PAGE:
Conard further argues that low taxation on the rich largely accounts for economic growth. Only the rich can spare the capital to make the long-term, risky investments that are essential to economic growth. When a rich person invests, most of the social value of the investment is enjoyed by the non-rich. Mark Zuckerberg made billions off Facebook, but the social value of Facebook to users is far higher. By contrast, the middle class and the poor use their wealth to buy goods, which generates fewer benefits for other people. High marginal tax rates that take from Zuckerberg and give to you and me will deter the Zuckerbergs of the future from making investments that will benefit us far more than the wealth transfer will. (Assuming that you and I consume the transfer we receive rather than invest it—but Conard also thinks that even if we invest, we will do a bad job, because, unlike the rich, we have not proven that we are any good at picking winners.)
But while Conard is right to distinguish taxation from financial regulation—and to emphasize that they serve different functions and respond to different problems—he will not persuade supporters of progressive taxation to abandon their position. The problem with his argument is that although he is correct that at some point high taxes will stifle economic growth, no one knows where that point lies. Sophisticated recent work by economists suggests that marginal rates over 50 percent would not hamper growth. Conard labors hard to defend his view that investment, which is necessary to economic growth, is highly sensitive to much lower levels of taxation, but the empirical evidence is ambiguous. Someone like Zuckerberg may act the same regardless of whether his return is $10 billion or $10 million. After all, what is Zuckerberg going to do with all that money, which he cannot possibly spend on houses and cars? Conard ends up relying heavily on his theory that people are motivated by status rather than income, and so they will work harder for more income because the marginal dollar will buy more status (“I am richer than you”) even if it will not buy new meaningful consumption opportunities (one can own only so many houses and cars).
Conard’s theory depends on rich people endlessly reinvesting their profits in new investments in a kind of joyless treadmill of capital-slavery. If they manage to consume their returns, then they benefit the economy no more than the non-rich. Indeed, Conard goes so far as to criticize rich people for giving away their money to charities when, according to Conard, they should use it for further long-term equity investments. Conard makes a good point that much philanthropic giving generates little social gain. Many rich people do not think very carefully when they give away their money—after all, they are buying status, not trying to maximize social wealth. But Conard does not realize that his criticism of the generosity of the rich contradicts his explanation for why tax rates on the rich should be low. The same factor that causes rich people to throw away their money on worthless philanthropic activities—that the value to them of the billionth dollar is zero, so one might as well give it away—will also prevent rich people from devoting the necessary time and effort to ensure that the marginal dollar is intelligently invested.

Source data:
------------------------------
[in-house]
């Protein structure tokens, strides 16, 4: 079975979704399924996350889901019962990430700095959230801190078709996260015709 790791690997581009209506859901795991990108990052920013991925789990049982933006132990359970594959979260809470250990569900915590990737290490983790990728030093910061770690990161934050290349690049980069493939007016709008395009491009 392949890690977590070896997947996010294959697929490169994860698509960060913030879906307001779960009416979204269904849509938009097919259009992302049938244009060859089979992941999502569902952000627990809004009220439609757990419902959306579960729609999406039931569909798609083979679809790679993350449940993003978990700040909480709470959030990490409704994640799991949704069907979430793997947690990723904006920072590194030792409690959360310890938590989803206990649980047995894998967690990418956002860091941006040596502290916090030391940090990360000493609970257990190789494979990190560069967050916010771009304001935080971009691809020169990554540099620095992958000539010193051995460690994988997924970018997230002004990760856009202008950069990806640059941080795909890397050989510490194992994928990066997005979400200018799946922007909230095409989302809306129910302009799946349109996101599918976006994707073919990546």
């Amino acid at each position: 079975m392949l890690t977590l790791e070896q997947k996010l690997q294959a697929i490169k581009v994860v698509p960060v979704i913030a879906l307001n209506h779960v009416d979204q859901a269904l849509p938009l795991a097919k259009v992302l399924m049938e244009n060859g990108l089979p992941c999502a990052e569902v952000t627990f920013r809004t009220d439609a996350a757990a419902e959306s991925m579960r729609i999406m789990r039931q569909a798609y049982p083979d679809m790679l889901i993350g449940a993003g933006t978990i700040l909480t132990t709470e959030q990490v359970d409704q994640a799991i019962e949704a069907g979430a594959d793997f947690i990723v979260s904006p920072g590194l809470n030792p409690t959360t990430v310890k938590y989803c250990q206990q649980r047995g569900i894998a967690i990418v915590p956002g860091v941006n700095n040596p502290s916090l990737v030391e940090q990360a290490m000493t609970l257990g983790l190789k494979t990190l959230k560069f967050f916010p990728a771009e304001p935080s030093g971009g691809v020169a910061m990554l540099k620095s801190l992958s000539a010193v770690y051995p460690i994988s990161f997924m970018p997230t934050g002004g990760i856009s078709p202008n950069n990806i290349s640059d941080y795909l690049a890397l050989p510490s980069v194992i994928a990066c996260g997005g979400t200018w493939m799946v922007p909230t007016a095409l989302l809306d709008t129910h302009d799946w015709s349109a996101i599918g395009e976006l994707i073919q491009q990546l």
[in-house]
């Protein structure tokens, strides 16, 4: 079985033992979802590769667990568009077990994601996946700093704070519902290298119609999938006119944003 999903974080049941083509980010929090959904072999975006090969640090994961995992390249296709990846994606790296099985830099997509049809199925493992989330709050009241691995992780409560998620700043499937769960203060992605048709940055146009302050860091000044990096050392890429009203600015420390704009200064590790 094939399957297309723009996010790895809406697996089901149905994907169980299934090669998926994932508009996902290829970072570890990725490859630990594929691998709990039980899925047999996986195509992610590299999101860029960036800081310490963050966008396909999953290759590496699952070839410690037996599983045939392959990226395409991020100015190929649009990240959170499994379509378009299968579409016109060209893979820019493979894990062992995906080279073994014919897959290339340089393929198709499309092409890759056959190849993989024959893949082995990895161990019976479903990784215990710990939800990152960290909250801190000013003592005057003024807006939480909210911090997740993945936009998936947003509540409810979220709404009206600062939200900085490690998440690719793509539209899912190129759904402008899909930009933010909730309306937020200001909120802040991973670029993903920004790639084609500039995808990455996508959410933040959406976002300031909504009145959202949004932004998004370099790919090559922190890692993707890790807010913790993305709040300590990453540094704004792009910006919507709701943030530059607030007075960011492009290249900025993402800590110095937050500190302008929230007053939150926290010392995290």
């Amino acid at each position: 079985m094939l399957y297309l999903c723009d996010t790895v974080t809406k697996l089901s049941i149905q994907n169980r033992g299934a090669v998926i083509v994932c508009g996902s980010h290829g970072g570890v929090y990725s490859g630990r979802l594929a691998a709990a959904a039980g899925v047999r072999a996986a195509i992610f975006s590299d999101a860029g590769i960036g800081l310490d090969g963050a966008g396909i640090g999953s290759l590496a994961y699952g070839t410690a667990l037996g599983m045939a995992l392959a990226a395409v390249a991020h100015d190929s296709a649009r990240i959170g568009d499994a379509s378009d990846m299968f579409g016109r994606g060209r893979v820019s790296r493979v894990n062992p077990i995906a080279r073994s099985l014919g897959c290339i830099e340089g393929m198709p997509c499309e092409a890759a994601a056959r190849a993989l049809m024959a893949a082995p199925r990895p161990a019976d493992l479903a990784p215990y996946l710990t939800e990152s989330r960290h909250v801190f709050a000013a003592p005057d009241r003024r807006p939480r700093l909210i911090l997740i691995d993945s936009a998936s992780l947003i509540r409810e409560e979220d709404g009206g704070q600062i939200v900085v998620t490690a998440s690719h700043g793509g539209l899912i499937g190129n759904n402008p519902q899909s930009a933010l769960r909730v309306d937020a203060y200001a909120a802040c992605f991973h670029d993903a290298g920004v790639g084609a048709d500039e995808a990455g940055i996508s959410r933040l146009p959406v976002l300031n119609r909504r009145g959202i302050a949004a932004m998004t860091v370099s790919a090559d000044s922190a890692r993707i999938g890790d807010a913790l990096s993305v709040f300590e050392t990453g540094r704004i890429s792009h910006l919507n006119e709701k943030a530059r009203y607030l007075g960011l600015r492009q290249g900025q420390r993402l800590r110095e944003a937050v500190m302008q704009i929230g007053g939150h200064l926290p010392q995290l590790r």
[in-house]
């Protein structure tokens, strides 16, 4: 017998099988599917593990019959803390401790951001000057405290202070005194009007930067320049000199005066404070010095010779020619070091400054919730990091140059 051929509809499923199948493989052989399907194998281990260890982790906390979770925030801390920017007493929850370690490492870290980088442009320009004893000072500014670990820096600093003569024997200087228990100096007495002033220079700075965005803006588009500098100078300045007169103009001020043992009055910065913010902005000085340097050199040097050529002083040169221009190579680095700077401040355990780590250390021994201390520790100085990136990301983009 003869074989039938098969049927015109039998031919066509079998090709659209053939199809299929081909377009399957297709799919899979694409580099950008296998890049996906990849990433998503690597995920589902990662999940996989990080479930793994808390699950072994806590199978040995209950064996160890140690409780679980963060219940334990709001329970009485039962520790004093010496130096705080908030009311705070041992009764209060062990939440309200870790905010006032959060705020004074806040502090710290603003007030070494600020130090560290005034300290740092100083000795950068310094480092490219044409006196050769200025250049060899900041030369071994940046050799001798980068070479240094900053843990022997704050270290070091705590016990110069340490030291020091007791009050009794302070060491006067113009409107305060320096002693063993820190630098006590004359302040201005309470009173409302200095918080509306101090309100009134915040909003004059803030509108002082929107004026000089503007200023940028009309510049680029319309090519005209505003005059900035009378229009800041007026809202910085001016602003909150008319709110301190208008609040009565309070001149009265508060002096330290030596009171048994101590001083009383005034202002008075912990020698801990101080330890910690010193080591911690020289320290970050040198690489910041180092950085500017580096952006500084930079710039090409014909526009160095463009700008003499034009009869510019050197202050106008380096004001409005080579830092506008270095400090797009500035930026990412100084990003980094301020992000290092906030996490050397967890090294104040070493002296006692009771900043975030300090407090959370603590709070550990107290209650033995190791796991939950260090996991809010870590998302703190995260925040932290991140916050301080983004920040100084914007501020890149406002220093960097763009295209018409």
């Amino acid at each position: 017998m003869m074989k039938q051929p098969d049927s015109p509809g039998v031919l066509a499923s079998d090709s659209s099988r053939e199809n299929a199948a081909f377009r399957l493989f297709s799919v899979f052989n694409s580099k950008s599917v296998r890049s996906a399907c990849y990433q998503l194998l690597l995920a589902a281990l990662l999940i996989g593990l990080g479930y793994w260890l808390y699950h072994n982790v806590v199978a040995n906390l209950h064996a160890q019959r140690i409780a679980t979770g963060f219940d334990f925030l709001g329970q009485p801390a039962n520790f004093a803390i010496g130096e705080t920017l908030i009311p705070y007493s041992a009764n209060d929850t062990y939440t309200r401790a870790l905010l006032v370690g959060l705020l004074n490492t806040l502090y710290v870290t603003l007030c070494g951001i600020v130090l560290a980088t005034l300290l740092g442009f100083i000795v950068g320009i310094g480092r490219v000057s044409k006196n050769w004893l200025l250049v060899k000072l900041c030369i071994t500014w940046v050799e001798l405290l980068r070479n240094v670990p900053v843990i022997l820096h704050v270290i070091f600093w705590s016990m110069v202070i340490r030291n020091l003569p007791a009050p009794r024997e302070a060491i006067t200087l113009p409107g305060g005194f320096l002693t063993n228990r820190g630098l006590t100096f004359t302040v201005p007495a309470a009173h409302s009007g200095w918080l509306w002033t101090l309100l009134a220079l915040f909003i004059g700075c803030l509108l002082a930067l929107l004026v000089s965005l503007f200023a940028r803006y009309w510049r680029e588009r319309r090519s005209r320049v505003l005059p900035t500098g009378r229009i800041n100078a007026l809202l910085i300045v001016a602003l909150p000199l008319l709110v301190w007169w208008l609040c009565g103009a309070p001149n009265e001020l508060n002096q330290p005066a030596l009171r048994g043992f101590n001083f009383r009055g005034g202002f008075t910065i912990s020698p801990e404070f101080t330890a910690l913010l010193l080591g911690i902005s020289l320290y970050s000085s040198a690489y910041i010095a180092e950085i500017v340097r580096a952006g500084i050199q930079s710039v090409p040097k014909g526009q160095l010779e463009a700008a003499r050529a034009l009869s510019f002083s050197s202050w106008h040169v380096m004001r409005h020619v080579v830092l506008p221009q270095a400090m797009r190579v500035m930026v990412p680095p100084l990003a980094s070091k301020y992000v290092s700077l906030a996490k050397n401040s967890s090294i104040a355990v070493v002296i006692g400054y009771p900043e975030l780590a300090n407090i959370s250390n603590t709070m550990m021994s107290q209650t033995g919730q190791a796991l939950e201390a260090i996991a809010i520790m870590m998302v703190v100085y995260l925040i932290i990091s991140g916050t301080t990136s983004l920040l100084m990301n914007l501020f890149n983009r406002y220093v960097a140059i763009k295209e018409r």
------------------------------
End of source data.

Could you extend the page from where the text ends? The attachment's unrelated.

In any event, sacrificing some growth at the margin to help poor people is a price worth paying. Conard laments that the long-term victims of pro-equality policies that suppress growth will be the working classes and middle classes in the future, but this just re-states the trade-off. Should we help the poor today at the expense of future generations, who will be much wealthier than people alive today? Still, Conard’s contrarian chapter on the benefits of low taxation for the rich is powerfully written. It should be read by anyone who takes for granted the superiority of progressive taxation and has not thought carefully about the trade-offs involved.
Conard’s second argument is that the financial crisis does not justify a surge of re-regulation. Conard argues, plausibly in my view, that a major cause of the financial crisis was simply excessive optimism about housing prices—the type of “irrational exuberance” that periodically causes financial booms and busts. But surely a bust of this type does not necessarily lead to a collapse across the entire credit market; the essential link for Conard was the government’s failure to explicitly guarantee short-term debt. When housing prices sank, consumers did not withdraw their FDIC-guaranteed funds from banks. The magic of government insurance is that when depositors trust it, they do not make withdrawals, so taxpayers do not pay a dime. But FDIC insurance does not cover the bulk of large deposits made by firms, and does not reach other short-term markets—the money market and, crucially, the repo market, where investments banks retrieve short-term funds. When housing prices fell, the housing-linked collateral used in those markets also lost its value, causing funders to stop rolling over loans, and suddenly depriving large financial institutions of their funding and driving them into insolvency. The securitization of mortgages—which increased the demand and ultimately the quantity of high-risk mortgages—and the opaqueness of derivatives exacerbated the crisis.